The Beacon

Blog Tags: Industrial Fishing

Bottom Trawling Threatens Deep Sea Ecosystems, Studies Say

Cod trapped in a trawler net

Cod trapped on the net of an Estonian trawler in the port of Wladyslawowo, Southern Baltic Proper, Poland. (Photo: Oceana / LX)

Cod, flounder, and halibut make delicious seafood, but they’re often not sustainably harvested. In fact, they’re likely caught with one of the most destructive types of fishing gear: bottom trawls. These large, heavy nets are dragged across large areas of seafloor, and inevitably clear-cut everything in their path.


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Arctic Protections Finalized

In a definitive victory for the Arctic, the government released final regulations protecting almost 200,000 square miles of U.S. Arctic waters from industrial fishing.

The new regulations, which close all U.S. waters north of Alaska’s Bering Strait to commercial fishing, will be effective starting December 3, 2009. The closure will allow for more time to assess the health of Arctic ocean ecosystems and the potential impacts of large-scale fishing given the impacts the Arctic is already facing from climate change and ocean acidification.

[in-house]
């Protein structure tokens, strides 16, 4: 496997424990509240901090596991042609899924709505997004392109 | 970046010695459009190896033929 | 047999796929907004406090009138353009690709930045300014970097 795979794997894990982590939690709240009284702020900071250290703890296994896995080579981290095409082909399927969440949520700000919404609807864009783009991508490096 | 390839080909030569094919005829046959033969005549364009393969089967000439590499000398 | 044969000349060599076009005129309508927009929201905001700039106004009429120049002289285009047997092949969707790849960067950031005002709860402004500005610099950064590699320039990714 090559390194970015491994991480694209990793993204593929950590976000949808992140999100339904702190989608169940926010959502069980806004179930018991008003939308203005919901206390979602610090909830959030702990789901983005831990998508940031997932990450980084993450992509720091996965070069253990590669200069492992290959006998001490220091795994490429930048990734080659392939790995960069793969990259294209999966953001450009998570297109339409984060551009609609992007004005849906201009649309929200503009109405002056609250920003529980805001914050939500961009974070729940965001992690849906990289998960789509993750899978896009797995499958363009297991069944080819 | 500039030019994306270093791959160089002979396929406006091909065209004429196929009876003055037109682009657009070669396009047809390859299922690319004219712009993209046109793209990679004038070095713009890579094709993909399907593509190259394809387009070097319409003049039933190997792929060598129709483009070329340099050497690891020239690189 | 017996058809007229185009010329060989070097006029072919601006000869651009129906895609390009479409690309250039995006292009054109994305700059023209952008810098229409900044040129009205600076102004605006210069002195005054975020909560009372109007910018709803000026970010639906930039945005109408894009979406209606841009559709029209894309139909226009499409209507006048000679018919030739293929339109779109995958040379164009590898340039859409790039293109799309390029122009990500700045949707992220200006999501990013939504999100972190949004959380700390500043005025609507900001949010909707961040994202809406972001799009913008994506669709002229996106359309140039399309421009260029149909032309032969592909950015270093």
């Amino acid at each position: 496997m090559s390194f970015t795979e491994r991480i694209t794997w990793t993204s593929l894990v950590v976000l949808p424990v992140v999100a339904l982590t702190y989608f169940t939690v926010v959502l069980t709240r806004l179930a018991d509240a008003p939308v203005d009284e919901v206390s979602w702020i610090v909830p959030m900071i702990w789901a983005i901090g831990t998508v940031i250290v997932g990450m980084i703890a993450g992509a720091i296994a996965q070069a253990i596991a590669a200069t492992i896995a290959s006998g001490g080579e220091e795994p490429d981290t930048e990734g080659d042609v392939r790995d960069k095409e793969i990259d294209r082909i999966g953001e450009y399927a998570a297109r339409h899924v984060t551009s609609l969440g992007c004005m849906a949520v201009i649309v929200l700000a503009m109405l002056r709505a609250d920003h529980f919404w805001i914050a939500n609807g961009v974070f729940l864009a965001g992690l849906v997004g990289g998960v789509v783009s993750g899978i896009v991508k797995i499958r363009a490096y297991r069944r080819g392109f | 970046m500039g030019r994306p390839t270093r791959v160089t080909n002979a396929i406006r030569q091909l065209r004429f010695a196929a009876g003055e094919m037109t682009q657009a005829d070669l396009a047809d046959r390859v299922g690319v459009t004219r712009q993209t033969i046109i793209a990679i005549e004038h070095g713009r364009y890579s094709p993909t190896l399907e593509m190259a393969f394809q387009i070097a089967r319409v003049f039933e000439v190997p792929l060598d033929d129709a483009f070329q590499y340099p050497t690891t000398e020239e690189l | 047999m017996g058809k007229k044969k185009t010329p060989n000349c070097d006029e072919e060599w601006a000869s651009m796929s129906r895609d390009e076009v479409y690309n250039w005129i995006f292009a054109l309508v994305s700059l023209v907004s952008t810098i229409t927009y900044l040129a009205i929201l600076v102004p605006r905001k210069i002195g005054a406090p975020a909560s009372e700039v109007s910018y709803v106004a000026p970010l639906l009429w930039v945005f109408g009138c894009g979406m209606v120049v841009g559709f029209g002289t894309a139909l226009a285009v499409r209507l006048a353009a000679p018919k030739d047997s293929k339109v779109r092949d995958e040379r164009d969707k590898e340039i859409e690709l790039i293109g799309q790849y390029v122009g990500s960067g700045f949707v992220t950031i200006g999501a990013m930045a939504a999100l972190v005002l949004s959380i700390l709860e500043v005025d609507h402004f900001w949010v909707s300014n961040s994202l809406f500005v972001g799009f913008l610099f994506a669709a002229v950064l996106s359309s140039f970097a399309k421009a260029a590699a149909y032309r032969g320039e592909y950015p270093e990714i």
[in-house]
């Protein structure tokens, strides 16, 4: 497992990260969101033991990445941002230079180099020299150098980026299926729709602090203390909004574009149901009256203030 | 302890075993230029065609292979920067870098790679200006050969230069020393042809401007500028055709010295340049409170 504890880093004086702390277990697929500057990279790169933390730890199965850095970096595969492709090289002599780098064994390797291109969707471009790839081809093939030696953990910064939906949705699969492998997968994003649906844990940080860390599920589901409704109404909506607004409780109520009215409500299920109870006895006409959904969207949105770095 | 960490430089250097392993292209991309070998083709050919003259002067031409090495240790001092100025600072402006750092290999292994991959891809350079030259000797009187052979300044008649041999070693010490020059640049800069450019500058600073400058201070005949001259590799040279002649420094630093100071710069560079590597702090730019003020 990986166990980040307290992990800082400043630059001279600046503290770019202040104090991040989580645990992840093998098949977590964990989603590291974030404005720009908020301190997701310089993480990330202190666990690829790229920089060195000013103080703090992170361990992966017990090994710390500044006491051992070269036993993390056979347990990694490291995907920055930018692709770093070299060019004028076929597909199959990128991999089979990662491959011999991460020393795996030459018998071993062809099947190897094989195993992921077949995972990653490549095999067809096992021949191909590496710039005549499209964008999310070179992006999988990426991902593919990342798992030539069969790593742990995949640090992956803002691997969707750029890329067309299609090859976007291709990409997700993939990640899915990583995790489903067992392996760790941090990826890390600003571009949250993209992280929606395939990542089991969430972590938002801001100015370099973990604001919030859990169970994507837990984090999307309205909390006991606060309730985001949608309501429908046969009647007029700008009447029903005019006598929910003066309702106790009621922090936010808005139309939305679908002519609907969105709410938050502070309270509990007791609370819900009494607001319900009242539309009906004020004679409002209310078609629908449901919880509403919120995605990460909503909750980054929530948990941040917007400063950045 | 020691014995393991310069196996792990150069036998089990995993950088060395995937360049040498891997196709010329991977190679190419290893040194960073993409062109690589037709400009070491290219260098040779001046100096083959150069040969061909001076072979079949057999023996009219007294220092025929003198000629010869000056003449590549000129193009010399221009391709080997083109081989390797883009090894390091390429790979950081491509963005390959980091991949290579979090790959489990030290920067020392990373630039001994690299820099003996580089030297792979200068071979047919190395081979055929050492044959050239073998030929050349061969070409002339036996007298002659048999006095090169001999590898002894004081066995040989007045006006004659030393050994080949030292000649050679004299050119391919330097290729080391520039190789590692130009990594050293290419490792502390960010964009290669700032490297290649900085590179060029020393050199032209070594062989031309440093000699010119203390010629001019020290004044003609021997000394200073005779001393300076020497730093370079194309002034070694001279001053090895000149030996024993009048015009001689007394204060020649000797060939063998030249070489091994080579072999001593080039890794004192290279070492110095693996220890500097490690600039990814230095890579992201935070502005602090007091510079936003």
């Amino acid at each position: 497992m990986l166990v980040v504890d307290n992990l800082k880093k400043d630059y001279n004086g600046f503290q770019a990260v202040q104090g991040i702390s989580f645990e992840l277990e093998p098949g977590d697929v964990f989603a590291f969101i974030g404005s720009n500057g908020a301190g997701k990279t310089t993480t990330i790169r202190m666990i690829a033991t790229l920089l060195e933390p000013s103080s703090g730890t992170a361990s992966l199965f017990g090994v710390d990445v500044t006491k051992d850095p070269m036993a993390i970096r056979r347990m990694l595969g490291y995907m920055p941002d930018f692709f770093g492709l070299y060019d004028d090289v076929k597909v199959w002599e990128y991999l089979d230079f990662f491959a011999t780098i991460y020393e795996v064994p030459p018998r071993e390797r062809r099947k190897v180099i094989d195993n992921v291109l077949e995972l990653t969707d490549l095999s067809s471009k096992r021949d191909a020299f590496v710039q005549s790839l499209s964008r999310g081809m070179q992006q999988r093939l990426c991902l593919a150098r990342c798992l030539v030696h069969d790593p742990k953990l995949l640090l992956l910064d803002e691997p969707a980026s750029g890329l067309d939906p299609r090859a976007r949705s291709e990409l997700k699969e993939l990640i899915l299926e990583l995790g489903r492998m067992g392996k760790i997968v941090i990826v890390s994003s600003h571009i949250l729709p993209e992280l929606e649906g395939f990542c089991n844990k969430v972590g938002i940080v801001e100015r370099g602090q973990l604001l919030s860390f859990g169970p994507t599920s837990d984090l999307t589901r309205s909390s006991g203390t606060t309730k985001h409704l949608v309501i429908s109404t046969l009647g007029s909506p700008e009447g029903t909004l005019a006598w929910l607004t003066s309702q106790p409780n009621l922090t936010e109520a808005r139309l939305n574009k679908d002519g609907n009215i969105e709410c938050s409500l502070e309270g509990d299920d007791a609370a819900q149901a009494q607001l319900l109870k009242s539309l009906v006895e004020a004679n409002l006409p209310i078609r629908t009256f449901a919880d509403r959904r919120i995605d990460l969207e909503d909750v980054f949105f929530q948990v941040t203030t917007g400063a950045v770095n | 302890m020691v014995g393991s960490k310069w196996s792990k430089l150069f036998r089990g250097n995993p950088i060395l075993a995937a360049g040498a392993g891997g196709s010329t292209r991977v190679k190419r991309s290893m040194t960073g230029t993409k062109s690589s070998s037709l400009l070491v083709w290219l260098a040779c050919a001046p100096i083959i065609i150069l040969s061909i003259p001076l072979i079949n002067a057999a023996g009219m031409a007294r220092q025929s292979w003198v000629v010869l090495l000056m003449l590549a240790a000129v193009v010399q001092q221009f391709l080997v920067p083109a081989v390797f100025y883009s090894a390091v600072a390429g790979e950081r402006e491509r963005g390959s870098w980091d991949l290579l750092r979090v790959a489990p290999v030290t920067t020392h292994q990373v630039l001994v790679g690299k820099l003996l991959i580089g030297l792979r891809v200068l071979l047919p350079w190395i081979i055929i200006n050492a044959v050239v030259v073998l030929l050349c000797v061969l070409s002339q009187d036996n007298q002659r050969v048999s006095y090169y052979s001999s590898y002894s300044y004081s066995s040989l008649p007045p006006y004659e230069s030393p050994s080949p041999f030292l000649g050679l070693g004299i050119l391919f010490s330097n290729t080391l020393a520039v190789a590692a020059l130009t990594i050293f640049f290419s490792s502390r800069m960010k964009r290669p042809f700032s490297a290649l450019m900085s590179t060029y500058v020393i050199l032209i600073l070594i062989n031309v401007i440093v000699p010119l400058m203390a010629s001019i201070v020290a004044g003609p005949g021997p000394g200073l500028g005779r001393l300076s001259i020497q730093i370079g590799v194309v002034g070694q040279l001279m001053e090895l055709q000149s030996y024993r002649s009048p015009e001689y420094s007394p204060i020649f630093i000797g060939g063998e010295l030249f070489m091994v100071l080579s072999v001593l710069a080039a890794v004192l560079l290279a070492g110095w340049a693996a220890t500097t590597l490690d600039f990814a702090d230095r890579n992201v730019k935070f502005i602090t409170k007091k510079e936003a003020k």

And don't forget the looming threat of offshore oil drilling in the Arctic. Last month the government approved a plan for drilling in the Beaufort Sea next summer, and a similar plan for the Chukchi Sea is currently under review with a decision expected this month. 

Conservationists, scientists, and local communities agree that the science-based precautionary approach we have achieved with industiral fishing should be replicated with oil, especially given the higher risks of oil spills in the Arctic and the inability to contain, control or clean up an accident in the icy waters of the Arctic.

Congratulations to everyone who helped make this happen!


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